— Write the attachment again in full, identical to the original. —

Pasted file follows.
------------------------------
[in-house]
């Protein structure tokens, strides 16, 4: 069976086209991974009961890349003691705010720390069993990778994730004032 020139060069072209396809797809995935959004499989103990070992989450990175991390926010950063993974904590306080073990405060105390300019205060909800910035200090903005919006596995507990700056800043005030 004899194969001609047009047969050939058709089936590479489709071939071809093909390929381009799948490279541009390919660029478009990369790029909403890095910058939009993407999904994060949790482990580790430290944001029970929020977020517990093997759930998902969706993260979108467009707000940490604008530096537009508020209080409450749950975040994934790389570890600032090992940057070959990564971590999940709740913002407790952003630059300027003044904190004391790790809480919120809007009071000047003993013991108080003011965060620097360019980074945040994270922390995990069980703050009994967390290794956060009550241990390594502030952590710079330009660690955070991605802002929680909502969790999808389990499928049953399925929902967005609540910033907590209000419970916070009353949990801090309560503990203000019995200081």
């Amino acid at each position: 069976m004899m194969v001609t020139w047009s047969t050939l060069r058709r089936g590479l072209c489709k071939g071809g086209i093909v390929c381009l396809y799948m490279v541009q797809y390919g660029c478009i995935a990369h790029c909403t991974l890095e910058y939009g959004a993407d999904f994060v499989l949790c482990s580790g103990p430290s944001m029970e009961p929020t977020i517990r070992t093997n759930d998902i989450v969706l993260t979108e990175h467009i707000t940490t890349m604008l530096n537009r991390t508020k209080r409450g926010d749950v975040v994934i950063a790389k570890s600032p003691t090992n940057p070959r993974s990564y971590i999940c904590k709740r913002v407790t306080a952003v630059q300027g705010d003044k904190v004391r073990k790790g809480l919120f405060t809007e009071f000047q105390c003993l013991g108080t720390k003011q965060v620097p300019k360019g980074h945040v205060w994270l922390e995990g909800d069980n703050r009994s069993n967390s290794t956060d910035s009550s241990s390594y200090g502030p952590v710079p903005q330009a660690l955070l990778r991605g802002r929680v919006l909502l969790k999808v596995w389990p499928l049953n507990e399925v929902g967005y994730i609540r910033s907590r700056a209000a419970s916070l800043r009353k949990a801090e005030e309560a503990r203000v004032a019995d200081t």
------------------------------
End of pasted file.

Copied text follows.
[in-house]
């Protein structure tokens, strides 16, 4: 069976086209991974009961890349003691705010720390069993990778994730004032 020139060069072209396809797809995935959004499989103990070992989450990175991390926010950063993974904590306080073990405060105390300019205060909800910035200090903005919006596995507990700056800043005030 004899194969001609047009047969050939058709089936590479489709071939071809093909390929381009799948490279541009390919660029478009990369790029909403890095910058939009993407999904994060949790482990580790430290944001029970929020977020517990093997759930998902969706993260979108467009707000940490604008530096537009508020209080409450749950975040994934790389570890600032090992940057070959990564971590999940709740913002407790952003630059300027003044904190004391790790809480919120809007009071000047003993013991108080003011965060620097360019980074945040994270922390995990069980703050009994967390290794956060009550241990390594502030952590710079330009660690955070991605802002929680909502969790999808389990499928049953399925929902967005609540910033907590209000419970916070009353949990801090309560503990203000019995200081």
């Amino acid at each position: 069976m004899m194969v001609t020139w047009s047969t050939l060069r058709r089936g590479l072209c489709k071939g071809g086209i093909v390929c381009l396809y799948m490279v541009q797809y390919g660029c478009i995935a990369h790029c909403t991974l890095e910058y939009g959004a993407d999904f994060v499989l949790c482990s580790g103990p430290s944001m029970e009961p929020t977020i517990r070992t093997n759930d998902i989450v969706l993260t979108e990175h467009i707000t940490t890349m604008l530096n537009r991390t508020k209080r409450g926010d749950v975040v994934i950063a790389k570890s600032p003691t090992n940057p070959r993974s990564y971590i999940c904590k709740r913002v407790t306080a952003v630059q300027g705010d003044k904190v004391r073990k790790g809480l919120f405060t809007e009071f000047q105390c003993l013991g108080t720390k003011q965060v620097p300019k360019g980074h945040v205060w994270l922390e995990g909800d069980n703050r009994s069993n967390s290794t956060d910035s009550s241990s390594y200090g502030p952590v710079p903005q330009a660690l955070l990778r991605g802002r929680v919006l909502l969790k999808v596995w389990p499928l049953n507990e399925v929902g967005y994730i609540r910033s907590r700056a209000a419970s916070l800043r009353k949990a801090e005030e309560a503990r203000v004032a019995d200081t």